ICD-10-CM Code A01.05

Typhoid osteomyelitis

Version 2021 Billable Code

Valid for Submission

A01.05 is a billable code used to specify a medical diagnosis of typhoid osteomyelitis. The code is valid for the fiscal year 2021 for the submission of HIPAA-covered transactions.

ICD-10:A01.05
Short Description:Typhoid osteomyelitis
Long Description:Typhoid osteomyelitis

Index to Diseases and Injuries

The Index to Diseases and Injuries is an alphabetical listing of medical terms, with each term mapped to one or more ICD-10 code(s). The following references for the code A01.05 are found in the index:


Diagnostic Related Groups

The ICD-10 code A01.05 is grouped in the following groups for version MS-DRG V38.0 What are Diagnostic Related Groups?
The Diagnostic Related Groups (DRGs) are a patient classification scheme which provides a means of relating the type of patients a hospital treats. The DRGs divides all possible principal diagnoses into mutually exclusive principal diagnosis areas referred to as Major Diagnostic Categories (MDC).
applicable from 10/01/2020 through 09/30/2021.

  • 867 - OTHER INFECTIOUS AND PARASITIC DISEASES DIAGNOSES WITH MCC
  • 868 - OTHER INFECTIOUS AND PARASITIC DISEASES DIAGNOSES WITH CC
  • 869 - OTHER INFECTIOUS AND PARASITIC DISEASES DIAGNOSES WITHOUT CC/MCC

Convert A01.05 to ICD-9

  • 002.0 - Typhoid fever (Approximate Flag)

Code Classification

  • Certain infectious and parasitic diseases (A00–B99)
    • Intestinal infectious diseases (A00-A09)
      • Typhoid and paratyphoid fevers (A01)

Code History

  • FY 2016 - New Code, effective from 10/1/2015 through 9/30/2016
    (First year ICD-10-CM implemented into the HIPAA code set)
  • FY 2017 - No Change, effective from 10/1/2016 through 9/30/2017
  • FY 2018 - No Change, effective from 10/1/2017 through 9/30/2018
  • FY 2019 - No Change, effective from 10/1/2018 through 9/30/2019
  • FY 2020 - No Change, effective from 10/1/2019 through 9/30/2020
  • FY 2021 - No Change, effective from 10/1/2020 through 9/30/2021

Information for Patients


Bone Infections

Like other parts of the body, bones can get infected. The infections are usually bacterial, but can also be fungal. They may spread to the bone from nearby skin or muscles, or from another part of the body through the bloodstream. People who are at risk for bone infections include those with diabetes, poor circulation, or recent injury to the bone. You may also be at risk if you are having hemodialysis.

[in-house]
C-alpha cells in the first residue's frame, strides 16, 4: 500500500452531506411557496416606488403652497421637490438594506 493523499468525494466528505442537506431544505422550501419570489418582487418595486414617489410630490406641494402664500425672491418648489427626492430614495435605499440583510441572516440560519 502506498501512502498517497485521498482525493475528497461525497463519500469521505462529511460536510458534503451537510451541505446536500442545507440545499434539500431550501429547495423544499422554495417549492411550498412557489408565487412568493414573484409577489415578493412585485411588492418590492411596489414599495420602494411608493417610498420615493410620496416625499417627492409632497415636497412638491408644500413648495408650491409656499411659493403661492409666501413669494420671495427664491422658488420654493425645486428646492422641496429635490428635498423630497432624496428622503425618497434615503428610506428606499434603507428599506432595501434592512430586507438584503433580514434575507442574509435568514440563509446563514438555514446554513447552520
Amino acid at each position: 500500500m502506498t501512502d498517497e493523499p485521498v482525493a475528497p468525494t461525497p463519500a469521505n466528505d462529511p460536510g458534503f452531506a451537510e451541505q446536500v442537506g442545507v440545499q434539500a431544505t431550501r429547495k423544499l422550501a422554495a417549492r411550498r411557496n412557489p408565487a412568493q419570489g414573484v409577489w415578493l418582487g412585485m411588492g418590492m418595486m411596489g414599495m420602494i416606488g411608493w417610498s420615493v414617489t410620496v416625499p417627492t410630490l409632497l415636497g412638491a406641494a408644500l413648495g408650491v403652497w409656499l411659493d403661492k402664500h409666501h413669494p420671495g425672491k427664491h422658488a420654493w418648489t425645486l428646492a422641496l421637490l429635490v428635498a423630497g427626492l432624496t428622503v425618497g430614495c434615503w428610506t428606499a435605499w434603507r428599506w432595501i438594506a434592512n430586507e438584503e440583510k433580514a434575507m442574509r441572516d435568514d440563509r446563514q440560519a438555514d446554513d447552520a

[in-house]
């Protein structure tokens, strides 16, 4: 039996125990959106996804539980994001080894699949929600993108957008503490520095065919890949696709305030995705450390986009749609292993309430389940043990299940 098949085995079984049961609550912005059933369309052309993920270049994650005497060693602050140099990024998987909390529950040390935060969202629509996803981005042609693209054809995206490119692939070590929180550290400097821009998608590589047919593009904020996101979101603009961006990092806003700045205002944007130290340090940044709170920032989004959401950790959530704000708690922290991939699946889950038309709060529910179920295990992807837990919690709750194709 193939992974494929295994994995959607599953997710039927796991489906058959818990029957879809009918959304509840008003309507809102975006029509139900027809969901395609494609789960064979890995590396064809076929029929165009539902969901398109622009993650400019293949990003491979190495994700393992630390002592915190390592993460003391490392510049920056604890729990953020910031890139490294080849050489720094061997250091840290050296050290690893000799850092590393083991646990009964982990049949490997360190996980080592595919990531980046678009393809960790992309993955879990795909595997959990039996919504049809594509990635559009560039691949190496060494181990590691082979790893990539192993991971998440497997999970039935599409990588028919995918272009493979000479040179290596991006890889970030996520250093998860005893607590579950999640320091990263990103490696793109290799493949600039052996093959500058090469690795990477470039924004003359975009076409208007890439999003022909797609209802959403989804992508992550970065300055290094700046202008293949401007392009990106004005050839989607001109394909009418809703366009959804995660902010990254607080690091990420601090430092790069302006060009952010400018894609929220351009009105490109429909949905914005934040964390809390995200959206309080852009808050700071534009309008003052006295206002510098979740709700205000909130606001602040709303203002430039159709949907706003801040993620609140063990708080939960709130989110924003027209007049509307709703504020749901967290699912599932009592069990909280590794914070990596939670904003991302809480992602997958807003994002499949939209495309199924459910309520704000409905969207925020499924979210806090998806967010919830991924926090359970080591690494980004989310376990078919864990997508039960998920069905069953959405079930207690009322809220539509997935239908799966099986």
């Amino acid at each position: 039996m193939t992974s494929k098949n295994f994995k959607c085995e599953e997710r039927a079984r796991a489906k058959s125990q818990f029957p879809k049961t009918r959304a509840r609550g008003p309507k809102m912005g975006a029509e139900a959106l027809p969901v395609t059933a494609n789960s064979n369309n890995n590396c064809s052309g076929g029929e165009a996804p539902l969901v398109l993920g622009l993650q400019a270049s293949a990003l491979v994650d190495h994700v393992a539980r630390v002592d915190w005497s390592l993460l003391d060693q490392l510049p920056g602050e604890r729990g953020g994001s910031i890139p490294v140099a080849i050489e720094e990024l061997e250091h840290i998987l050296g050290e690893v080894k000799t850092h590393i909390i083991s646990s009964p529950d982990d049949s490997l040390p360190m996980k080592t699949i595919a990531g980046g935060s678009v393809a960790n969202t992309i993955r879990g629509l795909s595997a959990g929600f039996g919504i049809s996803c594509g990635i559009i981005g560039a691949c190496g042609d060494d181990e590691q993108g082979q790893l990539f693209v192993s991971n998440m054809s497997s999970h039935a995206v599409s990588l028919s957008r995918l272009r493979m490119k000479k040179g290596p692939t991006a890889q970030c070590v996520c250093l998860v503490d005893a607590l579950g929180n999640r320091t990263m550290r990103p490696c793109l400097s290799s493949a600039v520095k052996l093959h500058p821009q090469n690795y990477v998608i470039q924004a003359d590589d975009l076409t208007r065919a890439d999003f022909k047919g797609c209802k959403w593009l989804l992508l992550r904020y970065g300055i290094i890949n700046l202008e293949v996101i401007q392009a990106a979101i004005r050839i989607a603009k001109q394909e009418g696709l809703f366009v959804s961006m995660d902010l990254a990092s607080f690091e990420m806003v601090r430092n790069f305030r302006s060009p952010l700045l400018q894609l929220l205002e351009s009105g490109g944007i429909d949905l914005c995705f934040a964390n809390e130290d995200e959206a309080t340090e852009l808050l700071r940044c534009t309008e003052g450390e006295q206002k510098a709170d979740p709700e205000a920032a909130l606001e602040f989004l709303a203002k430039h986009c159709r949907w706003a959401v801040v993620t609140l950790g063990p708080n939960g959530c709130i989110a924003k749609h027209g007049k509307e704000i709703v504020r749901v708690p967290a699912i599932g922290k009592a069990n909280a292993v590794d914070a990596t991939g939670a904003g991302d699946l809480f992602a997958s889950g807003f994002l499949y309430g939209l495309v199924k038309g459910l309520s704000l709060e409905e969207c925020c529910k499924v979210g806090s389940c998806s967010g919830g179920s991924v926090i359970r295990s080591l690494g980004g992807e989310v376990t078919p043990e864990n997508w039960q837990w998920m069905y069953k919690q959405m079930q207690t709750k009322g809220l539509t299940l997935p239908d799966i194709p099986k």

Symptoms of bone infections include

  • Pain in the infected area
  • Chills and fever
  • Swelling, warmth, and redness

A blood test or imaging test such as an x-ray can tell if you have a bone infection. Treatment includes antibiotics and often surgery.

  • Bone lesion biopsy (Medical Encyclopedia)
  • Bone pain or tenderness (Medical Encyclopedia)
  • Disseminated tuberculosis (Medical Encyclopedia)
  • Osteomyelitis (Medical Encyclopedia)
  • Osteomyelitis - children (Medical Encyclopedia)
  • Osteomyelitis - discharge (Medical Encyclopedia)

[Learn More]

Salmonella Infections

Salmonella is the name of a group of bacteria. In the United States, it is a common cause of foodborne illness. Salmonella occurs in raw poultry, eggs, beef, and sometimes on unwashed fruit and vegetables. You also can get infected after handling pets, especially reptiles like snakes, turtles, and lizards.

Symptoms include

  • Fever
  • Diarrhea
  • Abdominal cramps
  • Headache
  • Possible nausea, vomiting, and loss of appetite

Symptoms usually last 4-7 days. Your health care provider diagnoses the infection with a stool test. Most people get better without treatment. Infection can be more serious in the elderly, infants, and people with chronic health problems. If Salmonella gets into the bloodstream, it can be serious. The usual treatment is antibiotics.

Typhoid fever, a more serious disease caused by Salmonella, is not common in the United States. It frequently occurs in developing countries.

NIH: National Institute of Allergy and Infectious Diseases

  • Salmonella enterocolitis (Medical Encyclopedia)
  • Typhoid fever (Medical Encyclopedia)
  • Typhoid Vaccine (Centers for Disease Control and Prevention)

[Learn More]